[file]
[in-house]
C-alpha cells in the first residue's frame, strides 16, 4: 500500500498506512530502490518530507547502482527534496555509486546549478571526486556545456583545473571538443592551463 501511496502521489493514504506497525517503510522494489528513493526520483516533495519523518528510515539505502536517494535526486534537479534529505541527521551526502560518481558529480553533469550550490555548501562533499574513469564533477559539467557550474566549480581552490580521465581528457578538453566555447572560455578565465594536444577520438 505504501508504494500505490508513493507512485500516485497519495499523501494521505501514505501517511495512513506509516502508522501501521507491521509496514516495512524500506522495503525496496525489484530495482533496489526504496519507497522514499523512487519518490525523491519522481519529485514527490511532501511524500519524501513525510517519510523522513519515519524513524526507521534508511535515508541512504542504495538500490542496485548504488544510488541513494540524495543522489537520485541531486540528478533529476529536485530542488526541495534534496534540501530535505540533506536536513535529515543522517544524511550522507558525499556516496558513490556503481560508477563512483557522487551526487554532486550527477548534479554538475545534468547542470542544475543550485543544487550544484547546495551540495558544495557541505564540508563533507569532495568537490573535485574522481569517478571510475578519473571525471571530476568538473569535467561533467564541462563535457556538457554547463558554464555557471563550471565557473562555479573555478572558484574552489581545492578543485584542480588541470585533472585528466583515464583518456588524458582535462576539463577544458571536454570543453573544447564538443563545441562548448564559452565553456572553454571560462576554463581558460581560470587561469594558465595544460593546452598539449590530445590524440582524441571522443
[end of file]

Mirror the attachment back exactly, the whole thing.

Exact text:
[in-house]
C-alpha cells in the first residue's frame, strides 16, 4: 500500500498506512530502490518530507547502482527534496555509486546549478571526486556545456583545473571538443592551463 501511496502521489493514504506497525517503510522494489528513493526520483516533495519523518528510515539505502536517494535526486534537479534529505541527521551526502560518481558529480553533469550550490555548501562533499574513469564533477559539467557550474566549480581552490580521465581528457578538453566555447572560455578565465594536444577520438 505504501508504494500505490508513493507512485500516485497519495499523501494521505501514505501517511495512513506509516502508522501501521507491521509496514516495512524500506522495503525496496525489484530495482533496489526504496519507497522514499523512487519518490525523491519522481519529485514527490511532501511524500519524501513525510517519510523522513519515519524513524526507521534508511535515508541512504542504495538500490542496485548504488544510488541513494540524495543522489537520485541531486540528478533529476529536485530542488526541495534534496534540501530535505540533506536536513535529515543522517544524511550522507558525499556516496558513490556503481560508477563512483557522487551526487554532486550527477548534479554538475545534468547542470542544475543550485543544487550544484547546495551540495558544495557541505564540508563533507569532495568537490573535485574522481569517478571510475578519473571525471571530476568538473569535467561533467564541462563535457556538457554547463558554464555557471563550471565557473562555479573555478572558484574552489581545492578543485584542480588541470585533472585528466583515464583518456588524458582535462576539463577544458571536454570543453573544447564538443563545441562548448564559452565553456572553454571560462576554463581558460581560470587561469594558465595544460593546452598539449590530445590524440582524441571522443